Primitive Christianity Revived, Again
On reflection, I think you must be right about which side was the men's side, and with side the women's. Thanks for the recommendation of the book. It does look very interesting, and I shall put it on my list of "to reads."
Hello again, Carl!
Given your interests, you should look at Places of Worship by James P. Wind: http://www.amazon.com/gp/product/0761989781/ref=olp_product_details...
I just discovered this book today, and ordered it immediately. It may be had for a very low price; see Bookfinder.com.
Why do you think the left side was the men's side? Usually, men were seated on the right side of the meetinghouse.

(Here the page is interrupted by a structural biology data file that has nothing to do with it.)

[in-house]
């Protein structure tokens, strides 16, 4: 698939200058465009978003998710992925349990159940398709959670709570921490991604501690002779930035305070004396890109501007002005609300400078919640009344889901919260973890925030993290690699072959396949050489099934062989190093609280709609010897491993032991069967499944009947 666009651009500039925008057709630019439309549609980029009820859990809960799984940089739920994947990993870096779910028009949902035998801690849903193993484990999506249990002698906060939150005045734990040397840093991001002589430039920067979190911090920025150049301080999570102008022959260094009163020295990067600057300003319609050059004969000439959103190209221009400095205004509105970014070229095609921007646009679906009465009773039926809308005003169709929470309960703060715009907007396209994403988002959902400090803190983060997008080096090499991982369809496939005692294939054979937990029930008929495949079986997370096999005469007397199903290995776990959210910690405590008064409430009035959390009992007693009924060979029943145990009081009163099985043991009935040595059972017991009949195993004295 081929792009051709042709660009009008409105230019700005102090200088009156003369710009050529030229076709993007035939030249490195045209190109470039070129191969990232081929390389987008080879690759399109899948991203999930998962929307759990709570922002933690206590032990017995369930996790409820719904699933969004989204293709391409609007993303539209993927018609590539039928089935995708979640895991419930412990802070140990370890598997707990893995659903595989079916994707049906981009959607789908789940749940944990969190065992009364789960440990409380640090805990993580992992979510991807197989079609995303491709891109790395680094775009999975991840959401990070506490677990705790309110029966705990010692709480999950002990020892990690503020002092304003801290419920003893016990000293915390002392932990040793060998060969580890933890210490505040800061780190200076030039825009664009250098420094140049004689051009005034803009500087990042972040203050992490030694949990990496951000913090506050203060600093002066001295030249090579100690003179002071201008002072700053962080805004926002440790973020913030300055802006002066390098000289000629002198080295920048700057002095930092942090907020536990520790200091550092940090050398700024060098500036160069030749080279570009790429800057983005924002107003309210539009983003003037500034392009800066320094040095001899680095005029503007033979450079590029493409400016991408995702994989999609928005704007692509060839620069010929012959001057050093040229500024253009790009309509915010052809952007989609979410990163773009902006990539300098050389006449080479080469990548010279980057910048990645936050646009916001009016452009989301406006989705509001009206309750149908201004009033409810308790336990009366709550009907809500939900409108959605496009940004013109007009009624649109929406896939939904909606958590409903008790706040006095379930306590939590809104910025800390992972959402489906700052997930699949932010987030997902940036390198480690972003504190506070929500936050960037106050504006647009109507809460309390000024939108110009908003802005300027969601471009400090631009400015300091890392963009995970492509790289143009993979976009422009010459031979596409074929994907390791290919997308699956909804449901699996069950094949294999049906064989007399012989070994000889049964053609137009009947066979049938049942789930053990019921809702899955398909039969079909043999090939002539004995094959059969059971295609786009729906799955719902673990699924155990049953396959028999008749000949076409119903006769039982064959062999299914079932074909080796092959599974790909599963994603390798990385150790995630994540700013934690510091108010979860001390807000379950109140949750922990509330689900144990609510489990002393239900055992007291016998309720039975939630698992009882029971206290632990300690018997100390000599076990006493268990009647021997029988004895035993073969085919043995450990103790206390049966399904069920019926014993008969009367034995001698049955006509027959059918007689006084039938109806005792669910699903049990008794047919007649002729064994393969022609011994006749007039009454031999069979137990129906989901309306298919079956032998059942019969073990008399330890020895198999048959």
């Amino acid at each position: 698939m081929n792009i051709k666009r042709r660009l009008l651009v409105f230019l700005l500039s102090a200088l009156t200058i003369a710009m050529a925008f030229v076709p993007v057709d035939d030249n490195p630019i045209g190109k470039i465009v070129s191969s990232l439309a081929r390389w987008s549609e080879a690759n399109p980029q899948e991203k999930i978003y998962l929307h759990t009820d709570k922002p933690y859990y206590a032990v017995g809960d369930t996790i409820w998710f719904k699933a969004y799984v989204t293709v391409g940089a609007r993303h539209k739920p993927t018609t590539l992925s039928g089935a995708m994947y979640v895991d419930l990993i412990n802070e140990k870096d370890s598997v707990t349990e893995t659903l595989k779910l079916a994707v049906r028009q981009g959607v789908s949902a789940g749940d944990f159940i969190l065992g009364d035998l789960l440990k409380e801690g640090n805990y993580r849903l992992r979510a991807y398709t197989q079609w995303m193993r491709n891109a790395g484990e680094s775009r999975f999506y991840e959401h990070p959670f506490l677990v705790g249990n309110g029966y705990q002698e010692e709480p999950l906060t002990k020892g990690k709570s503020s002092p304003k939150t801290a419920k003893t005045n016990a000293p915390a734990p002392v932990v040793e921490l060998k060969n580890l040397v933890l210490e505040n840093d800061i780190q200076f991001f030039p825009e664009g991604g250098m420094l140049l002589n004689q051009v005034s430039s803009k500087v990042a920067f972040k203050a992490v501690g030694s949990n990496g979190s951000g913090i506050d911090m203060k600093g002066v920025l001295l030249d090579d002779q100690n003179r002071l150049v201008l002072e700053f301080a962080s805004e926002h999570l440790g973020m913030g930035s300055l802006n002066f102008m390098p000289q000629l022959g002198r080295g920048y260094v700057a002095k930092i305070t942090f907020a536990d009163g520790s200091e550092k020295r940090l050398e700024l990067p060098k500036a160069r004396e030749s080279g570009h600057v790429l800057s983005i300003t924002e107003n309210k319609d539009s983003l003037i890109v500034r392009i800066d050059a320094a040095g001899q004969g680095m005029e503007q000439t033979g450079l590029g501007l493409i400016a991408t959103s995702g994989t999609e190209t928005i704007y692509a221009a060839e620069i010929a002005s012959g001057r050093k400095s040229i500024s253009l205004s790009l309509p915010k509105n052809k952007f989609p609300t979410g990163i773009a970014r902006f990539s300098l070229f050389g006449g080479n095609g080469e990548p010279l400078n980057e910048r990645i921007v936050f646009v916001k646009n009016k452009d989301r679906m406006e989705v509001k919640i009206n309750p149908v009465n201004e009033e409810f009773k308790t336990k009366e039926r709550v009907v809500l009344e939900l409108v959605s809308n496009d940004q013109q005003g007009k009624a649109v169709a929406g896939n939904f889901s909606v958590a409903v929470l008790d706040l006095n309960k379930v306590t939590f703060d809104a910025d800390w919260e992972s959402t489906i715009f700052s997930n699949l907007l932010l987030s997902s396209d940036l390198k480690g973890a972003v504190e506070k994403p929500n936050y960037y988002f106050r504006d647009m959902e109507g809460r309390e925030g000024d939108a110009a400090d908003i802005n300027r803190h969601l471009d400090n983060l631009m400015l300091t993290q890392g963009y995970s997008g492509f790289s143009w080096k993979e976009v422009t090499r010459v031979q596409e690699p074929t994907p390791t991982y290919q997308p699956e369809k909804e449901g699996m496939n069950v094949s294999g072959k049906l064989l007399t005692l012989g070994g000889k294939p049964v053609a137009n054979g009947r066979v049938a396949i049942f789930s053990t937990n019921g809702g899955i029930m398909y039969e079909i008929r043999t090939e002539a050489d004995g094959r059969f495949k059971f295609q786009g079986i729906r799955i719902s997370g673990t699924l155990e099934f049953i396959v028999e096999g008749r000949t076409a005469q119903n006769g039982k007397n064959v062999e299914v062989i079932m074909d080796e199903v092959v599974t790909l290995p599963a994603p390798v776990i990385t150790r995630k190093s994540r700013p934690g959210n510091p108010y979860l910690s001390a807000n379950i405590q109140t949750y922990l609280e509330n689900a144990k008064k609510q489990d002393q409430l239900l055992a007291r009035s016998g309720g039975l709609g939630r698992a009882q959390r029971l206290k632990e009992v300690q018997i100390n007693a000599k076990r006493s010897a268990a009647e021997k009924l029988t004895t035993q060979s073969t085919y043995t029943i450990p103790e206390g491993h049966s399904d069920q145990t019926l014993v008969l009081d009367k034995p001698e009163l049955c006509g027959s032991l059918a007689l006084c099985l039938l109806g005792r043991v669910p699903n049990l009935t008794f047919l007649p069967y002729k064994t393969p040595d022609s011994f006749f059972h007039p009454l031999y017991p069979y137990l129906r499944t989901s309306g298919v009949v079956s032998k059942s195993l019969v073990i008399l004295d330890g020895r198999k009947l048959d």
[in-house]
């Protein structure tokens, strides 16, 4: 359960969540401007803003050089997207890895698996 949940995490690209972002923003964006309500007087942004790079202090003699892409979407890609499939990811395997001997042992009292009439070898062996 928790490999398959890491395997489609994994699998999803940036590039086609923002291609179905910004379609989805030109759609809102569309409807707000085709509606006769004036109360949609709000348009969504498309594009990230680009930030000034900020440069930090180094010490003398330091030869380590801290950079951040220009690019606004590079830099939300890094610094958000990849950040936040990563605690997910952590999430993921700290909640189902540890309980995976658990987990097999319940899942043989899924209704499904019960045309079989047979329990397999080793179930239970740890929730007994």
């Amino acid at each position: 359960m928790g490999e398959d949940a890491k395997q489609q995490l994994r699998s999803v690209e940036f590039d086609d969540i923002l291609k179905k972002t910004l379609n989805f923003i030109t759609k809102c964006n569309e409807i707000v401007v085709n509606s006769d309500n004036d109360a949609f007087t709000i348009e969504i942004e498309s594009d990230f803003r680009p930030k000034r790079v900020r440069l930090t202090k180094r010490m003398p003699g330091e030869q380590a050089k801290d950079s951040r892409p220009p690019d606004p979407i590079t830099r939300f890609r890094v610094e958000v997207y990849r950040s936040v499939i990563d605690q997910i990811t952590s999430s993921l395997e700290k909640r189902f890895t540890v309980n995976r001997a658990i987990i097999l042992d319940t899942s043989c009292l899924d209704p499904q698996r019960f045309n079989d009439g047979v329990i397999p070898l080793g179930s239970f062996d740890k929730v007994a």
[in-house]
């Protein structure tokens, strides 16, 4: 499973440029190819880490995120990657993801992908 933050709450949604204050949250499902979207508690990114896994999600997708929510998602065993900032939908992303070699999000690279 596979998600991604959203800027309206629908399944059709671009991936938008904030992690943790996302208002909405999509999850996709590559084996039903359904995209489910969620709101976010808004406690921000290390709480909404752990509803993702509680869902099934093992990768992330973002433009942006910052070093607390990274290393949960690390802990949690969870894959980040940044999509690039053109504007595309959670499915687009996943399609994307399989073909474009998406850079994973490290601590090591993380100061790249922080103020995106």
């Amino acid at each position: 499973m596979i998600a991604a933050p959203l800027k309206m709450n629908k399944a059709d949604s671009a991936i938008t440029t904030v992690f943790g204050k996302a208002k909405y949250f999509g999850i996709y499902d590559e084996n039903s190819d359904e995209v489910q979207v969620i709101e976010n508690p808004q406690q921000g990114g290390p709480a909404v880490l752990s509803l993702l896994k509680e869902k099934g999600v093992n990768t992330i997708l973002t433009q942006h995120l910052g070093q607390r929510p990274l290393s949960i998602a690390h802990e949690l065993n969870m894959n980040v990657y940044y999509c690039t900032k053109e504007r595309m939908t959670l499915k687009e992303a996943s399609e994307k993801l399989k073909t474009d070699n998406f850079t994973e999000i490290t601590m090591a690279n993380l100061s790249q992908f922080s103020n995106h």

Thanks for the generous comments, Friend. My understanding is that the same Friend built both the meetinghouse in Weare and in Quaker-City Unity. And, indeed, there are many similarities between the two. Both originally did have a men's side and a woman's side, as evidenced by the double door. In both cases the left side (which I believe was the men's side) was maintained while the women's side was converted to a gathering area.
Another good picture! Thanks for the photo of the interior.
I notice that there is no partition between the men's and women's sides. It is possible that it was removed, or perhaps men and women never sat separately.
Also, the backs of the benches do not have footrests, a board running the length of the bench which allows worshippers' feet to be off of the floor.
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